Note:This topic was updated for 9.3.1.
It is recommended that the ArcSDE administrator and its schema only be used to manage and store ArcSDE system tables. You should create separate user schemas in which to store your ArcSDE data objects such as feature classes and raster datasets. You should not store these objects in the ArcSDE administrator’s storage space, since you could possibly crash the ArcSDE service by filling up the ArcSDE administrator’s space. Following the practice of storing only system tables in the ArcSDE administrator's storage space simplifies the management of ArcSDE.
In SQL Server 2005 and later releases and PostgreSQL, users do not automatically have a schema with the same name as their user name. However, to use SQL Server or PostgreSQL with ArcSDE, your user names must
have corresponding default schema names. This applies to the ArcSDE administrator user as well as nonadministrative users.
NOTE: When adding administrative or any other types of users to SQL Server Express, a matching schema is automatically created because the ArcGIS interface creates the matching schema for you. See the following section for information on administrative users in SQL Server Express.
The administrative users for database servers (SQL Server Express instances used to store ArcSDE geodatabases licensed through ArcGIS Desktop, ArcGIS Engine, or ArcGIS Server Workgroup) are different. Since administration for these databases and the SQL Server Express instances in which they are created takes place solely through ArcCatalog or ArcObjects, there are two different types of administrative users: server administrators and geodatabase administrators.
On a database server, permission to work with the SQL Server Express instance and the geodatabase objects is controlled by users and groups assigned to roles. The user identifies who you are, and a role defines the operations you will be able to perform. The server administrator is a Windows-authenticated user assigned to the server administrator role (the sysadmin fixed server role in the database). Members of the sysadmin server role are automatically dbo.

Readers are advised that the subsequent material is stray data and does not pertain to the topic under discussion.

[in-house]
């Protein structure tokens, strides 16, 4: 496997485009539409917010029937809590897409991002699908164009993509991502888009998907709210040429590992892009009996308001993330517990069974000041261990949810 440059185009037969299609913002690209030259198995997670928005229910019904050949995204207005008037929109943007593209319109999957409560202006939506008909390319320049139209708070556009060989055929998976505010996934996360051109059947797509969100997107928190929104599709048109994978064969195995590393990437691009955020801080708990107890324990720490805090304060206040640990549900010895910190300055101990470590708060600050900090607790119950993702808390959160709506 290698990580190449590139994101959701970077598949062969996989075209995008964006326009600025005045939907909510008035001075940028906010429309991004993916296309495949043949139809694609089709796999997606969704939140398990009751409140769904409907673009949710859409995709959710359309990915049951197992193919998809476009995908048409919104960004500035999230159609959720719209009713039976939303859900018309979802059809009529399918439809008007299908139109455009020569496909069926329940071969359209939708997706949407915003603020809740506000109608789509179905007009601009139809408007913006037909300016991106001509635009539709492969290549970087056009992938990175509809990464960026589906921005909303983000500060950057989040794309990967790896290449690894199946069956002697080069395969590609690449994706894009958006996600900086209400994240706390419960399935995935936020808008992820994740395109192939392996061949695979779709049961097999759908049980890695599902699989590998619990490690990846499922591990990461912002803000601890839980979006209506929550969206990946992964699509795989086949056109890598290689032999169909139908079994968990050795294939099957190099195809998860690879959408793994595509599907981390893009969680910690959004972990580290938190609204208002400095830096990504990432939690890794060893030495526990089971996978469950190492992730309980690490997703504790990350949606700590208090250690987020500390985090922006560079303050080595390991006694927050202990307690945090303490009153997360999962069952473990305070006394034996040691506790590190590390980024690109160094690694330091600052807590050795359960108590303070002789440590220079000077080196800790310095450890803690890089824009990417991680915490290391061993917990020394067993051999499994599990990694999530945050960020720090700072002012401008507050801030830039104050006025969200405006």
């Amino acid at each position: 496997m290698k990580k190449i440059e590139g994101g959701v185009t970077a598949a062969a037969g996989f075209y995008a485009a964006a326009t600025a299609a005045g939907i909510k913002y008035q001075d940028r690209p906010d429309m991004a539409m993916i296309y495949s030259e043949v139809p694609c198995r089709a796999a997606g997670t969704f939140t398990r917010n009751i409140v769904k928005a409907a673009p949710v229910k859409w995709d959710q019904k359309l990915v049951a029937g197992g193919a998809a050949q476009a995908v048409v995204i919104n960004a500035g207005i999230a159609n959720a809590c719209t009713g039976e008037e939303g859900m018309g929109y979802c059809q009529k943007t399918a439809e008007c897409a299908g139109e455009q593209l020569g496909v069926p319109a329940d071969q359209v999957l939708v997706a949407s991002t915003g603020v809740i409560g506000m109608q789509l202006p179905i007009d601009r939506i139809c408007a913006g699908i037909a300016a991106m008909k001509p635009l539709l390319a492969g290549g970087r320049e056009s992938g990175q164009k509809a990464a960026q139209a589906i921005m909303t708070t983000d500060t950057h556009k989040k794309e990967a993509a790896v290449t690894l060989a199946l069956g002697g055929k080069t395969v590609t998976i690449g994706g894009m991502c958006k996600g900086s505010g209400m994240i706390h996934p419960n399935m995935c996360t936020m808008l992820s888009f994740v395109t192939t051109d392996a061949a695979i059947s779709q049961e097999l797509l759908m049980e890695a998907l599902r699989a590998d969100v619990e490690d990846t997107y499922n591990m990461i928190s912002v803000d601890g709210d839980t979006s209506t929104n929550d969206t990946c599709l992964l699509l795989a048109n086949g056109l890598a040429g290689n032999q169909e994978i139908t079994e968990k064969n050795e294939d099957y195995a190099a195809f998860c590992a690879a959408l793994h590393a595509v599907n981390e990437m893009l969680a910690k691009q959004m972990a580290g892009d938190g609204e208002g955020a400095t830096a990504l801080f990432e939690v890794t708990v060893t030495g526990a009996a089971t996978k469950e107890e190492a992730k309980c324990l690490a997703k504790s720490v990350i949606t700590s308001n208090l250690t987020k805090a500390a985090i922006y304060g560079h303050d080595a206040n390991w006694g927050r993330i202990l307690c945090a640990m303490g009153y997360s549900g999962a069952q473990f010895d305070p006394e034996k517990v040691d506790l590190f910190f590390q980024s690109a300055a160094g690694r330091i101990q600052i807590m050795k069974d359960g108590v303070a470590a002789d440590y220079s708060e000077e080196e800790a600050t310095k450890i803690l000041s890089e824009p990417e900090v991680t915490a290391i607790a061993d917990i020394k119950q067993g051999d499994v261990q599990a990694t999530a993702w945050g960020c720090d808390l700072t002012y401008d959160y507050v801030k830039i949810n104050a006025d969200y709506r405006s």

The server administrator is sort of like the DBA and ArcSDE administrator rolled into one. This user can add other users to the database server and control user permissions, create and delete geodatabases, detach and attach databases, and back up and restore databases. In addition, this user can perform ArcSDE administrative tasks in the geodatabase such as compressing the geodatabase.
Because the server administrator creates the geodatabases on the database server, this user owns the ArcSDE geodatabase system tables.
The other type of administrative user—a geodatabase administrator—is a Windows-authenticated user assigned to the geodatabase database owner role (db_owner). This user can perform administrative tasks such as administering other users' geodatabase permissions, making a backup of the geodatabase, and compressing the geodatabase. Geodatabase administrators cannot administer the database server or other geodatabases for which they have not been given administrator privileges.
For additional information on users in database servers, see Adding and removing users or groups for ArcSDE database servers
and Administering user permissions for ArcSDE database servers